Health economic evaluation of a serum based blood test for brain tumour diagnosis: exploration of two clinical scenarios

Ewan Gray, Holly J Butler, Ruth Board, Paul M Brennan, Anthony J Chalmers, Timothy Dawson, John Goodden, Willie Hamilton, Mark G Hegarty, Allan James, Michael D Jenkinson, David Kernick, Elvira Lekka, Laurent J Livermore, Samantha J Mills, Kevin O'Neill, David S Palmer, Babar Vaqas, Matthew J Baker

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Abstract

Objectives
To determine the potential costs and health benefits of a serum-based spectroscopic triage tool for brain tumours, that could be developed to reduce diagnostic delays in the current clinical pathway.
Design
A model-based health pre-trial economic assessment. Decision tree models were constructed based on simplified diagnostic pathways. Models were populated with parameters identified from rapid reviews of the literature and clinical expert opinion.
Setting
Explored as a test in both primary and secondary care (neuroimaging) in the UK health service, as well as application to the US.
Participants
Calculations based upon an initial cohort of 10,000 patients. In primary care, it is estimated that the volume of tests would approach 75,000 per annum. The volume of tests in secondary care is estimated at 53,000 per annum.
Main Outcome Measures
The primary outcome measure was quality adjusted life years (QALYs), which were employed to derive incremental cost-effectiveness ratios (ICERs) in a cost-effectiveness analysis.
Results
Results indicate that using a blood-based spectroscopic test in both scenarios has the potential to be highly cost-effective in a health technology assessment (HTA) agency decision making process, as ICERs were well below standard threshold values of £20,000 to £30,000 per QALY. This test may be cost-effective in both scenarios with test sensitivities and specificities as low as 80%; however, the price of the test would need to be lower (less than approximately £40).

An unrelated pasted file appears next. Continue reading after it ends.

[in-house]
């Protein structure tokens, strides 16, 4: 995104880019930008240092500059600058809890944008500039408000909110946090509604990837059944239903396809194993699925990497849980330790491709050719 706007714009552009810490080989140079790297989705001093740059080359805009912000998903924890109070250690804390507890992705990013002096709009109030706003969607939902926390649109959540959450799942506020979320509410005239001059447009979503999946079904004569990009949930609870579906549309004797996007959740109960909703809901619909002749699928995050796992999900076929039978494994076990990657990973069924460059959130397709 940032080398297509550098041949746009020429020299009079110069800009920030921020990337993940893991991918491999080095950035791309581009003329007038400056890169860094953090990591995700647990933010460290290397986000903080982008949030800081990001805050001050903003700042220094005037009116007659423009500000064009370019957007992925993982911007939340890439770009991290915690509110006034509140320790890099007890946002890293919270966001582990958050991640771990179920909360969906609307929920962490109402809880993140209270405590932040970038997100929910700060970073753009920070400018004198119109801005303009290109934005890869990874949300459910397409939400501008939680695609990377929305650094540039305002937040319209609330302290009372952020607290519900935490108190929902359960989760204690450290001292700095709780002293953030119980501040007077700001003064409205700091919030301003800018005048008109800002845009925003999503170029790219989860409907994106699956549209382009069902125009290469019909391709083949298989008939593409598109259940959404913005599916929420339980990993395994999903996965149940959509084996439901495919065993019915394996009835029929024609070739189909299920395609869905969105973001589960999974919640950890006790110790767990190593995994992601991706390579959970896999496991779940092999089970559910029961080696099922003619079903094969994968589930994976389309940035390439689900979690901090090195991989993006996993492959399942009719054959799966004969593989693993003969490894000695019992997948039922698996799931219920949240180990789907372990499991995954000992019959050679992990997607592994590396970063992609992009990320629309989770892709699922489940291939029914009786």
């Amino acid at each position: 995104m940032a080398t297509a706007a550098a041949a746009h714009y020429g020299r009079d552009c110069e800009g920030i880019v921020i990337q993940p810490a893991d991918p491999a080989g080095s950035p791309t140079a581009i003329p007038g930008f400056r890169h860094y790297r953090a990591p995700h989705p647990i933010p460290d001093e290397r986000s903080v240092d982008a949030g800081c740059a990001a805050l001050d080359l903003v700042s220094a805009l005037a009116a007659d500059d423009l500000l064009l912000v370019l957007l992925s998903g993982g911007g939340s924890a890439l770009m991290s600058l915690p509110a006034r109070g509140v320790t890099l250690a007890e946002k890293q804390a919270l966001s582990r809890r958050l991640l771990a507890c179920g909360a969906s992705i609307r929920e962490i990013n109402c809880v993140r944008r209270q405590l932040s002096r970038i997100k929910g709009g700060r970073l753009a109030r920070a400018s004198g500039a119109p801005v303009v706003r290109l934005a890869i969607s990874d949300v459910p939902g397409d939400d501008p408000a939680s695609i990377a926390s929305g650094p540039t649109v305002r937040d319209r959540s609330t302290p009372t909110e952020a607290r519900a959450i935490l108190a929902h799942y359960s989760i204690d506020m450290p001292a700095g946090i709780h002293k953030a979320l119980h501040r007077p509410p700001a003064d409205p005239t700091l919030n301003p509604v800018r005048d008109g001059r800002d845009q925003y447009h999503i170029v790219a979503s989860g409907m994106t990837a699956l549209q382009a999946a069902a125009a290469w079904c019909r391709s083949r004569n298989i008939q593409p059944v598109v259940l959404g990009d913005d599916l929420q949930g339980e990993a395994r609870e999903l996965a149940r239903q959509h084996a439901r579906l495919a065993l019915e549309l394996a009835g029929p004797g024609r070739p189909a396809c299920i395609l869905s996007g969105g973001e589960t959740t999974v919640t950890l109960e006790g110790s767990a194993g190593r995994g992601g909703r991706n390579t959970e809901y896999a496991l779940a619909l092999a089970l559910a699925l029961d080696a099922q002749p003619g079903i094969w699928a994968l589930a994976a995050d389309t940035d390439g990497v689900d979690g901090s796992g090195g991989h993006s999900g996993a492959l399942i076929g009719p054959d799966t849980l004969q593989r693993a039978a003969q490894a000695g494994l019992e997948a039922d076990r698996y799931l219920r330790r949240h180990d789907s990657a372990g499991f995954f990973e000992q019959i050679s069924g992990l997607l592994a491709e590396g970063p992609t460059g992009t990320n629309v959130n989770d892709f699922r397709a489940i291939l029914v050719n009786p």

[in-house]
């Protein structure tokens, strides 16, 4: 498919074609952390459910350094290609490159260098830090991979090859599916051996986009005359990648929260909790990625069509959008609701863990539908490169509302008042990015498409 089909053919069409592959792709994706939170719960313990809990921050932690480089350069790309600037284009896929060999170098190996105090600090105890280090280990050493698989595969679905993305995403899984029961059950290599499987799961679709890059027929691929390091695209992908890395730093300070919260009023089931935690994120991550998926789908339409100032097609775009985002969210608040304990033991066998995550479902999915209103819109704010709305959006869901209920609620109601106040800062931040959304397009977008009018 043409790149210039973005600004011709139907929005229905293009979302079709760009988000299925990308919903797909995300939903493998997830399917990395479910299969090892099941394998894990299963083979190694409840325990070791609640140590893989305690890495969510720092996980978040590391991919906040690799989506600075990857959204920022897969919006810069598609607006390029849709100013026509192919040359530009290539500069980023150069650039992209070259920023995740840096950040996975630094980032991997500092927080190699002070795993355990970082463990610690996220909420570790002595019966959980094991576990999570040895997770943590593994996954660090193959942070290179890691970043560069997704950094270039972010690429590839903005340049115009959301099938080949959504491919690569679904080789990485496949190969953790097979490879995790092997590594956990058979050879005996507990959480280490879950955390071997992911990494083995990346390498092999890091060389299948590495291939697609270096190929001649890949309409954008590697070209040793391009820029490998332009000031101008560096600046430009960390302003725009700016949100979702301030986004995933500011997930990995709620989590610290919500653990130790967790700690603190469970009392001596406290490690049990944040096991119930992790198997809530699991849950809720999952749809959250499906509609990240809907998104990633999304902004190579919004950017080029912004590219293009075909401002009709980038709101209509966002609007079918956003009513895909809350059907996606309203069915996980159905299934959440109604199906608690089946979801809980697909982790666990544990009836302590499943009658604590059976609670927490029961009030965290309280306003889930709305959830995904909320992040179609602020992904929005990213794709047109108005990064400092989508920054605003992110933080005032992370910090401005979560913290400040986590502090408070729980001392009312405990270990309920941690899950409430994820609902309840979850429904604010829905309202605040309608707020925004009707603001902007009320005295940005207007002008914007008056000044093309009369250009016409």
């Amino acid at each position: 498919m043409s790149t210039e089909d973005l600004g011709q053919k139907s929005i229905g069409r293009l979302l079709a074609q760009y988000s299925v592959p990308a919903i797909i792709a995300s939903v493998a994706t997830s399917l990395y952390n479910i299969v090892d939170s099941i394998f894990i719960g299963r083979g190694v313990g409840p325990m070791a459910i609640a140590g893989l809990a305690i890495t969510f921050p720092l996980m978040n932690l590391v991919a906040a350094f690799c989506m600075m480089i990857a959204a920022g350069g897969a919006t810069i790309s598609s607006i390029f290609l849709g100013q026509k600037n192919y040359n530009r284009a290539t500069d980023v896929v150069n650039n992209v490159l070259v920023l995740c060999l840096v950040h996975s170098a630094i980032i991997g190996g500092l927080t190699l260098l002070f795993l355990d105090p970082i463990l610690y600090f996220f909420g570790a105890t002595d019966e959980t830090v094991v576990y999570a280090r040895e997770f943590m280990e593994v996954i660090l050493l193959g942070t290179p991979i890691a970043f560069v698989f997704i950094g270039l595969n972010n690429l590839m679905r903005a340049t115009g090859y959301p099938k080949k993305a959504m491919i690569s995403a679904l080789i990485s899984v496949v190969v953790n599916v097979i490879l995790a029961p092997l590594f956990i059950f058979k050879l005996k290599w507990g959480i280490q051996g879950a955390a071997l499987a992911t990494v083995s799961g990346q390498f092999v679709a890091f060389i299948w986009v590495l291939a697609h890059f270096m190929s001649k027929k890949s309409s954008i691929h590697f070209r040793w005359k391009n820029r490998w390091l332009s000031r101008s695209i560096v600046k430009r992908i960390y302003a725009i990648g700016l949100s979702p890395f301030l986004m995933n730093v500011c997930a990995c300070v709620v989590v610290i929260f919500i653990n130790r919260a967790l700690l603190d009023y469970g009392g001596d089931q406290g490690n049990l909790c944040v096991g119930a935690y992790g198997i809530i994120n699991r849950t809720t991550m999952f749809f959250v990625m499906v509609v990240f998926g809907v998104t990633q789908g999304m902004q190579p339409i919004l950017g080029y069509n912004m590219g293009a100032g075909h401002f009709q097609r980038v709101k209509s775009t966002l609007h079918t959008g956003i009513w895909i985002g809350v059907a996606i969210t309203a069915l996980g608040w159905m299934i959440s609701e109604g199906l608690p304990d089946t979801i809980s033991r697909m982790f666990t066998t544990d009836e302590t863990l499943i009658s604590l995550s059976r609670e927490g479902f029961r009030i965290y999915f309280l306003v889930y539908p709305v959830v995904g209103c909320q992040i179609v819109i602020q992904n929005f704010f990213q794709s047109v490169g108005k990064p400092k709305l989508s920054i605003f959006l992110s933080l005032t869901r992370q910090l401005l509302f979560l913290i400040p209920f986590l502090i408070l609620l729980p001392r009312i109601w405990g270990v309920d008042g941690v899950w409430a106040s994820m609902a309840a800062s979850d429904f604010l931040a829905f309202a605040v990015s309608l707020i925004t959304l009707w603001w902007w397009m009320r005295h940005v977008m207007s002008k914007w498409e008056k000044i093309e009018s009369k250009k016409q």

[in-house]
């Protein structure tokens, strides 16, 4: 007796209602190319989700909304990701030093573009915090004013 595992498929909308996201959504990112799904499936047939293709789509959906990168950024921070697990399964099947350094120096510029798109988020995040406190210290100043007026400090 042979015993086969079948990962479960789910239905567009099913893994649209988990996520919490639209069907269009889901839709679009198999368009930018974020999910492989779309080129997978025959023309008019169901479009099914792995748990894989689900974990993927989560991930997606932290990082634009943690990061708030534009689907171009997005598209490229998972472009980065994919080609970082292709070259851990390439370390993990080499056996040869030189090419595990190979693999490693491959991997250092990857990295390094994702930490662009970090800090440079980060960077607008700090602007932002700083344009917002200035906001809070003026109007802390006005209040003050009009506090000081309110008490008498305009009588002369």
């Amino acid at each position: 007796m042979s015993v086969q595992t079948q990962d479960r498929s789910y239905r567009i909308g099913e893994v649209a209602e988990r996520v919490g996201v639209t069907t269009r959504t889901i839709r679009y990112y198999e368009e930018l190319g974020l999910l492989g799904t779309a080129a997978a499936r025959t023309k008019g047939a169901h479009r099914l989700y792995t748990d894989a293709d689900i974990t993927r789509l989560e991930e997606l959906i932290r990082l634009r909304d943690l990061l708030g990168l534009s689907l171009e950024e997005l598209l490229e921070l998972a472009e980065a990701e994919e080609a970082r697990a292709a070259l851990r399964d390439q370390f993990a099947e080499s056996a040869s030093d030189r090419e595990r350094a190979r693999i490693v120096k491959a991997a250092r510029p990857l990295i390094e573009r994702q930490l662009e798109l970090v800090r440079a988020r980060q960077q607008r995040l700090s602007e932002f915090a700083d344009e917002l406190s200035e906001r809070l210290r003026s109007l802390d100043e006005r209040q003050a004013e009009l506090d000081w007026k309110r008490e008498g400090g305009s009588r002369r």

Conclusion
Use of this test as triage tool in primary care has the potential to be both more effective and cost saving for the health service. In secondary care, this test would also be deemed more effective than the current diagnostic pathway.
Original languageEnglish
Article numbere017593
Number of pages9
JournalBMJ Open
Volume8
Issue number5
DOIs
Publication statusPublished - 24 May 2018

Keywords

  • brain tumour
  • serum-based spectroscopic triage tool
  • diagnosis

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    Gray, E., Butler, H. J., Board, R., Brennan, P. M., Chalmers, A. J., Dawson, T., Goodden, J., Hamilton, W., Hegarty, M. G., James, A., Jenkinson, M. D., Kernick, D., Lekka, E., Livermore, L. J., Mills, S. J., O'Neill, K., Palmer, D. S., Vaqas, B., & Baker, M. J. (2018). Health economic evaluation of a serum based blood test for brain tumour diagnosis: exploration of two clinical scenarios. BMJ Open, 8(5), [e017593]. https://doi.org/10.1136/bmjopen-2017-017593